Following a lifetime battle of congenital heart complications, Stephanie’s condition became critical this summer when she was told she would need not only a new heart, but that she would also need a new liver and kidney. All other interventions to help her were not successful.

“Because of Stephanie’s heart failure, she developed liver failure. Then she became septic, which led to kidney failure. So a triple organ transplant was our only hope to save her,” says Stuart Knechtle, MD, professor of surgery at Emory University School of Medicine and director of the Adult Liver Transplantation Program.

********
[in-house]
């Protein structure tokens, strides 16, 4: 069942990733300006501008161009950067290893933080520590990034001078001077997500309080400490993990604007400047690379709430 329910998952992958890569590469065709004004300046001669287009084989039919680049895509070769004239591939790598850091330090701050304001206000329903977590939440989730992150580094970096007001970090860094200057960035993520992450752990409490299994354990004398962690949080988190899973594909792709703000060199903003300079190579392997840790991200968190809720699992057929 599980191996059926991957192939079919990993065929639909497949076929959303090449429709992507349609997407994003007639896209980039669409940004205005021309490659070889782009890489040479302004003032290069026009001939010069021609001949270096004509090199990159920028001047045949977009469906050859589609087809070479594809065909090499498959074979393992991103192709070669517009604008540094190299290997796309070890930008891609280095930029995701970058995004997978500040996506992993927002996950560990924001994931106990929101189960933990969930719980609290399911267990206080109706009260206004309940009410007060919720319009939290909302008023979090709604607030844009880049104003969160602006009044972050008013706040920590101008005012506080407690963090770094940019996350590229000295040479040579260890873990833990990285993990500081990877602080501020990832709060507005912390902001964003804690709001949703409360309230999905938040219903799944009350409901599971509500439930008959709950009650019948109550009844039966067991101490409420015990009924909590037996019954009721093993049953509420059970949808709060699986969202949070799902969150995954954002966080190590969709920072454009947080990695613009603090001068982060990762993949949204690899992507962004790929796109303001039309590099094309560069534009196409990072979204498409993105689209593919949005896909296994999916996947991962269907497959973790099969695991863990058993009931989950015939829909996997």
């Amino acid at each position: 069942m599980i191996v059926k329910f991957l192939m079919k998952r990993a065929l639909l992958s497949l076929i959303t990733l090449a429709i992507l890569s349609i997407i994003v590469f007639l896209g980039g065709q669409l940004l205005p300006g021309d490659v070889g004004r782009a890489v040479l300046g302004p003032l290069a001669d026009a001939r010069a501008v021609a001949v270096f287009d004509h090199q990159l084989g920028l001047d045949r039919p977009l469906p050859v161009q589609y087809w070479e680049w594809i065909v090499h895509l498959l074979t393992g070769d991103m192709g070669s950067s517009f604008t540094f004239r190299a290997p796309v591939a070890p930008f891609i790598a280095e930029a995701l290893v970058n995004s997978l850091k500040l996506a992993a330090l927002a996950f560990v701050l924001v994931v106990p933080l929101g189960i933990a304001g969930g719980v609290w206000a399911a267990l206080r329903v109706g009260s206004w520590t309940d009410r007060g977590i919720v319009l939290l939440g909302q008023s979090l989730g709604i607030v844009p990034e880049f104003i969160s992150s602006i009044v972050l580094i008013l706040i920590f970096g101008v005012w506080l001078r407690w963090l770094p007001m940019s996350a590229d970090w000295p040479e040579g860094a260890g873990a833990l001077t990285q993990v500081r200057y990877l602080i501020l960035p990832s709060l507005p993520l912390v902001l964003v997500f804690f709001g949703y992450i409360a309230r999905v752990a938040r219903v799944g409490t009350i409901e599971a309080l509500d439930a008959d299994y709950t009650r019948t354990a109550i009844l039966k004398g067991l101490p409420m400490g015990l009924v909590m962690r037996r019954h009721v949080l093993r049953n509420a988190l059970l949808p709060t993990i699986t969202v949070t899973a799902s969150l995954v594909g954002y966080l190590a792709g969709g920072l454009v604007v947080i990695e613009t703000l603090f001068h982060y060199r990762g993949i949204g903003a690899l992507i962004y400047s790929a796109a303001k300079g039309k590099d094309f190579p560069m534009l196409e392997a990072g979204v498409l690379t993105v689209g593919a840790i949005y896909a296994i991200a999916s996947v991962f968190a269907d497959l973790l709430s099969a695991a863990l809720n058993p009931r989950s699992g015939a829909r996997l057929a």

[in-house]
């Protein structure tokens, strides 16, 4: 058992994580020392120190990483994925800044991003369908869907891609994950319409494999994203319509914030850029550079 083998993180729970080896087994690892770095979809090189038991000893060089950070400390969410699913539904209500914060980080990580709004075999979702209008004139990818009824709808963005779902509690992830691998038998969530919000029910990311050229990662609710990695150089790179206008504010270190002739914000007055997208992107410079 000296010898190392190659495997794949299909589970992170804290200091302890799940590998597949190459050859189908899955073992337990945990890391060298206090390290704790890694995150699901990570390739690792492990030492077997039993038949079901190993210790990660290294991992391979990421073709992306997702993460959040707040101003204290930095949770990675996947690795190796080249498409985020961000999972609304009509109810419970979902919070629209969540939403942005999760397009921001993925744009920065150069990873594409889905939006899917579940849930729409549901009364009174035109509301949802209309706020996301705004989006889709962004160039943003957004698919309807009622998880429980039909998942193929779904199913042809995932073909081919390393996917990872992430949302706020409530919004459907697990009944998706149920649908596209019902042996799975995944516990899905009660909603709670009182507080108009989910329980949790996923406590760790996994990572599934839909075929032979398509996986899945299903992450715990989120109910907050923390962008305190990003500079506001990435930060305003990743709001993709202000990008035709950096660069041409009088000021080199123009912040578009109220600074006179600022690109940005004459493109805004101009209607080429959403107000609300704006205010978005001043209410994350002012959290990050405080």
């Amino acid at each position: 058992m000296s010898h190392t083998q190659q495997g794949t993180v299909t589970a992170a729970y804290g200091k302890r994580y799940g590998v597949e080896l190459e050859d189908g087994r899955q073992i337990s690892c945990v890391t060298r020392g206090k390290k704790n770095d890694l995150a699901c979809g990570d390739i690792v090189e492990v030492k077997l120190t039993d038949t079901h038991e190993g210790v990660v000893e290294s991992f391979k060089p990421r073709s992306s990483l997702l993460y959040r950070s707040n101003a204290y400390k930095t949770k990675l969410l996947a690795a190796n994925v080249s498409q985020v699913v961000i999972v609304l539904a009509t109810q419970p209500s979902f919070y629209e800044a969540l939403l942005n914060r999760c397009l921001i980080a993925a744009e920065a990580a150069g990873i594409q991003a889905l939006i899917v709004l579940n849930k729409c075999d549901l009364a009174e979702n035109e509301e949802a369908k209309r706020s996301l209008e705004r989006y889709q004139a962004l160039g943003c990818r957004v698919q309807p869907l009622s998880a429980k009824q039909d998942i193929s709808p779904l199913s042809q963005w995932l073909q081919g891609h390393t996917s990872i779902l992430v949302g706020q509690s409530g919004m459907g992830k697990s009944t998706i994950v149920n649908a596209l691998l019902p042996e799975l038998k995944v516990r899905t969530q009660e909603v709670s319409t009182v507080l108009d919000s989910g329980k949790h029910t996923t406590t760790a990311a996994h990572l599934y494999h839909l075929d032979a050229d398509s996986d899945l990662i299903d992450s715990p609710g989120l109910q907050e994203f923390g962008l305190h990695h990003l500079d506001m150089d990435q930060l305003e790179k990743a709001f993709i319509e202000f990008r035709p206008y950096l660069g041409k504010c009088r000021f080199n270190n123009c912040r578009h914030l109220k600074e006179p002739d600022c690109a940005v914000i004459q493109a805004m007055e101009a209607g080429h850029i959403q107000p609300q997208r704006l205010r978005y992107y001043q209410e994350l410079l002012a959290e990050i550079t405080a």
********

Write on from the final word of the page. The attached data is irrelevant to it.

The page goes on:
Stephanie, a former marathon runner, was born without a tricuspid valve, which helps move blood through the heart in the right direction. She had four surgeries as a child to repair the problem. After she graduated from college, more heart valve problems occurred, but this time, with her mitral valve. Doctors diagnosed Stephanie with mitral valve regurgitation and said it needed to be corrected.

Stephanie, who lives in South Carolina, scheduled an appointment with Wendy Book, MD, associate professor of medicine at Emory and medical director of Emory’s Adult Congenital Heart Disease Program. “When I first met Stephanie, I immediately knew she was a resilient, strong willed person who was a fighter,” says Dr. Book. “We knew her heart and liver were in bad shape because of her congenital complications, but problems with her kidney had not yet surfaced.”